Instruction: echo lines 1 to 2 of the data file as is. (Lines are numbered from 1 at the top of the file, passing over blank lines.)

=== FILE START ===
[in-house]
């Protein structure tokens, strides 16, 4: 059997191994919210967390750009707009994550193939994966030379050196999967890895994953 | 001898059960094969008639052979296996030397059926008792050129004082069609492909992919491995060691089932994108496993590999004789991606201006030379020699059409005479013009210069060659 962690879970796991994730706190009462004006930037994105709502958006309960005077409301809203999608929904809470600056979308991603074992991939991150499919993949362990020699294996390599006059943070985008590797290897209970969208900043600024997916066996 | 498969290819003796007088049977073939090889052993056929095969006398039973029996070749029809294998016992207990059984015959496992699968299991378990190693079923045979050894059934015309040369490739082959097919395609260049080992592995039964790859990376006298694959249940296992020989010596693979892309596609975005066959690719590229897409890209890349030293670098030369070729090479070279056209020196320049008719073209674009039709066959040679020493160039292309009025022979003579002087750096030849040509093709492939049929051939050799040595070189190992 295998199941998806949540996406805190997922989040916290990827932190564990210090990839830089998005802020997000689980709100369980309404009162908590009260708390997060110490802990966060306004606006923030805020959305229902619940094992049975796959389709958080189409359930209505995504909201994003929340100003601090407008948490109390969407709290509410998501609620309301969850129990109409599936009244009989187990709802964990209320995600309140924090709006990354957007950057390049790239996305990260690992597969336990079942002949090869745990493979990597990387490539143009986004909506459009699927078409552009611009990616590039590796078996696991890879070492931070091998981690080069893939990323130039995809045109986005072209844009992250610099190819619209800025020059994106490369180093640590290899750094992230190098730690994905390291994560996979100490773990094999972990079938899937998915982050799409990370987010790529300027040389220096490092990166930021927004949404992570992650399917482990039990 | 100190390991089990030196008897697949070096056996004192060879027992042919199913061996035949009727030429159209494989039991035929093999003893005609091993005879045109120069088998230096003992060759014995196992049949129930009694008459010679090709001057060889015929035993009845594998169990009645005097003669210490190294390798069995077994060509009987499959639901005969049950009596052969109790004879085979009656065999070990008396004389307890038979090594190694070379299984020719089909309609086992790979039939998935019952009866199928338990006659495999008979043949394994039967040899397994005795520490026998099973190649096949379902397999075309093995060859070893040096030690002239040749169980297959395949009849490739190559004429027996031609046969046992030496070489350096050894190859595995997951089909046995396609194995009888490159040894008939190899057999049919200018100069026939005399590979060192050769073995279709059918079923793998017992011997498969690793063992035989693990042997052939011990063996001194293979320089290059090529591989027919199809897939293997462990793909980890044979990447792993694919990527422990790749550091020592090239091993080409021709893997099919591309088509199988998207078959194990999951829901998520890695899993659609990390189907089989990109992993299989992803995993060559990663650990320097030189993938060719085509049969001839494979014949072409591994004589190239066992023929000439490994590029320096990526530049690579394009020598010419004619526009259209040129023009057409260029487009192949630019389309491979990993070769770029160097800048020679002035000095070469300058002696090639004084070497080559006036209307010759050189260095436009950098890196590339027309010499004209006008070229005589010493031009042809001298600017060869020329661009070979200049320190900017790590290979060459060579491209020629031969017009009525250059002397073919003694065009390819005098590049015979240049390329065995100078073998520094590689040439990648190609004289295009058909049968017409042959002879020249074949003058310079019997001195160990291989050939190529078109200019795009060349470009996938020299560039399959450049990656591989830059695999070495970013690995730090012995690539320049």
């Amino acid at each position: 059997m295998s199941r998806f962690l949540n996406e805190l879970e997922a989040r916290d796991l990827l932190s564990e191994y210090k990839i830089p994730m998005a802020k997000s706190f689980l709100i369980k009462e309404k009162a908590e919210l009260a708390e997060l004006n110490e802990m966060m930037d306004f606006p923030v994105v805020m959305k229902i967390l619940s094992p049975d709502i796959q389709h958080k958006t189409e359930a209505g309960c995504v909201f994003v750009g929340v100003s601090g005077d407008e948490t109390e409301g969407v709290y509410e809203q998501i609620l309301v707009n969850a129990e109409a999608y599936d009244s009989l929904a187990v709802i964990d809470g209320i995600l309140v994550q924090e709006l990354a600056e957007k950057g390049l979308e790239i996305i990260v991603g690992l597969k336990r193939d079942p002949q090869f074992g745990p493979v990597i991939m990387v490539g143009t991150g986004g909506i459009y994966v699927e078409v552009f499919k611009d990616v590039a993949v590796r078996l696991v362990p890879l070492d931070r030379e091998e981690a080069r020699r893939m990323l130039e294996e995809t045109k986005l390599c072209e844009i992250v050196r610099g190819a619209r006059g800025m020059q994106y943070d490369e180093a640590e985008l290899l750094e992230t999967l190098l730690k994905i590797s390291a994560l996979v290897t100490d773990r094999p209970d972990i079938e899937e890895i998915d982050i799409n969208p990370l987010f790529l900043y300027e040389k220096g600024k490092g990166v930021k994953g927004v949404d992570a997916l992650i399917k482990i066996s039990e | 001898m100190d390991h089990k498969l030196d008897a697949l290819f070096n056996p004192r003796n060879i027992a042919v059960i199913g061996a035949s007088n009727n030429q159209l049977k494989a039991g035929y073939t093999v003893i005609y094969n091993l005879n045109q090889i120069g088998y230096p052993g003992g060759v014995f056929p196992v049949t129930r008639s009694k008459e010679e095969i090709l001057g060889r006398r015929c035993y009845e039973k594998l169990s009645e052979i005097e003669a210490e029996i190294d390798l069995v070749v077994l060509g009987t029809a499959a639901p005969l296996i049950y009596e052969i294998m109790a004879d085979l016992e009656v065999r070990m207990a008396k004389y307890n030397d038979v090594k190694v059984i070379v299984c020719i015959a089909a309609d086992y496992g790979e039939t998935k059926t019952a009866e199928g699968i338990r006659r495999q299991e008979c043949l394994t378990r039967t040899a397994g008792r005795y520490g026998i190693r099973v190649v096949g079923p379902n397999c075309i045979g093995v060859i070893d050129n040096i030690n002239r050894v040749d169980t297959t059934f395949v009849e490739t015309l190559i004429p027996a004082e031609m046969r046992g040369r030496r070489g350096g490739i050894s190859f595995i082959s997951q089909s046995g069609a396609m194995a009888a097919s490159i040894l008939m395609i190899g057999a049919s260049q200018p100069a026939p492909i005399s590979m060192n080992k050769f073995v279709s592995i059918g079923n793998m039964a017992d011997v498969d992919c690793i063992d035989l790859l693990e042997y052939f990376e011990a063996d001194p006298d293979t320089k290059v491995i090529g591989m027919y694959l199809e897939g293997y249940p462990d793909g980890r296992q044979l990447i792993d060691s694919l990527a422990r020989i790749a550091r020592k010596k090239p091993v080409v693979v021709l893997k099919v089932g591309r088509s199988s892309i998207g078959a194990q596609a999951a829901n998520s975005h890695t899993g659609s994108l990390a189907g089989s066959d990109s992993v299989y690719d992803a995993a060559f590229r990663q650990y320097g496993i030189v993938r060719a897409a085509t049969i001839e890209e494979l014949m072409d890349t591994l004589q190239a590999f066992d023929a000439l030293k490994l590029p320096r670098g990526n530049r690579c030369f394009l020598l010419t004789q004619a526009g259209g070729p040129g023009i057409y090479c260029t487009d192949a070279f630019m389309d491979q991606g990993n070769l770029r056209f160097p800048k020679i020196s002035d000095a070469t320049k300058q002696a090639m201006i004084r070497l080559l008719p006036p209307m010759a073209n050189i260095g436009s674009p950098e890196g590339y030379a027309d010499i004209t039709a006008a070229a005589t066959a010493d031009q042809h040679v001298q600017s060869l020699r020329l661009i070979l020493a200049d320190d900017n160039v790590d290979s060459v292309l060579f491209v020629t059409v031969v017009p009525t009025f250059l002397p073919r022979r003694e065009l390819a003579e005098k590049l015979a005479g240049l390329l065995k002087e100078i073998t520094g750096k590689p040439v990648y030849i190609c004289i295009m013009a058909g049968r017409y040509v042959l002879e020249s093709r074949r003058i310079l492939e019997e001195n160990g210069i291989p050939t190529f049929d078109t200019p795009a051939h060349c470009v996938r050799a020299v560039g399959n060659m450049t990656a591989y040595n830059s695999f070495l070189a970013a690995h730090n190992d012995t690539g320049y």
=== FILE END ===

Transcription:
[in-house]
């Protein structure tokens, strides 16, 4: 059997191994919210967390750009707009994550193939994966030379050196999967890895994953 | 001898059960094969008639052979296996030397059926008792050129004082069609492909992919491995060691089932994108496993590999004789991606201006030379020699059409005479013009210069060659 962690879970796991994730706190009462004006930037994105709502958006309960005077409301809203999608929904809470600056979308991603074992991939991150499919993949362990020699294996390599006059943070985008590797290897209970969208900043600024997916066996 | 498969290819003796007088049977073939090889052993056929095969006398039973029996070749029809294998016992207990059984015959496992699968299991378990190693079923045979050894059934015309040369490739082959097919395609260049080992592995039964790859990376006298694959249940296992020989010596693979892309596609975005066959690719590229897409890209890349030293670098030369070729090479070279056209020196320049008719073209674009039709066959040679020493160039292309009025022979003579002087750096030849040509093709492939049929051939050799040595070189190992 295998199941998806949540996406805190997922989040916290990827932190564990210090990839830089998005802020997000689980709100369980309404009162908590009260708390997060110490802990966060306004606006923030805020959305229902619940094992049975796959389709958080189409359930209505995504909201994003929340100003601090407008948490109390969407709290509410998501609620309301969850129990109409599936009244009989187990709802964990209320995600309140924090709006990354957007950057390049790239996305990260690992597969336990079942002949090869745990493979990597990387490539143009986004909506459009699927078409552009611009990616590039590796078996696991890879070492931070091998981690080069893939990323130039995809045109986005072209844009992250610099190819619209800025020059994106490369180093640590290899750094992230190098730690994905390291994560996979100490773990094999972990079938899937998915982050799409990370987010790529300027040389220096490092990166930021927004949404992570992650399917482990039990 | 100190390991089990030196008897697949070096056996004192060879027992042919199913061996035949009727030429159209494989039991035929093999003893005609091993005879045109120069088998230096003992060759014995196992049949129930009694008459010679090709001057060889015929035993009845594998169990009645005097003669210490190294390798069995077994060509009987499959639901005969049950009596052969109790004879085979009656065999070990008396004389307890038979090594190694070379299984020719089909309609086992790979039939998935019952009866199928338990006659495999008979043949394994039967040899397994005795520490026998099973190649096949379902397999075309093995060859070893040096030690002239040749169980297959395949009849490739190559004429027996031609046969046992030496070489350096050894190859595995997951089909046995396609194995009888490159040894008939190899057999049919200018100069026939005399590979060192050769073995279709059918079923793998017992011997498969690793063992035989693990042997052939011990063996001194293979320089290059090529591989027919199809897939293997462990793909980890044979990447792993694919990527422990790749550091020592090239091993080409021709893997099919591309088509199988998207078959194990999951829901998520890695899993659609990390189907089989990109992993299989992803995993060559990663650990320097030189993938060719085509049969001839494979014949072409591994004589190239066992023929000439490994590029320096990526530049690579394009020598010419004619526009259209040129023009057409260029487009192949630019389309491979990993070769770029160097800048020679002035000095070469300058002696090639004084070497080559006036209307010759050189260095436009950098890196590339027309010499004209006008070229005589010493031009042809001298600017060869020329661009070979200049320190900017790590290979060459060579491209020629031969017009009525250059002397073919003694065009390819005098590049015979240049390329065995100078073998520094590689040439990648190609004289295009058909049968017409042959002879020249074949003058310079019997001195160990291989050939190529078109200019795009060349470009996938020299560039399959450049990656591989830059695999070495970013690995730090012995690539320049």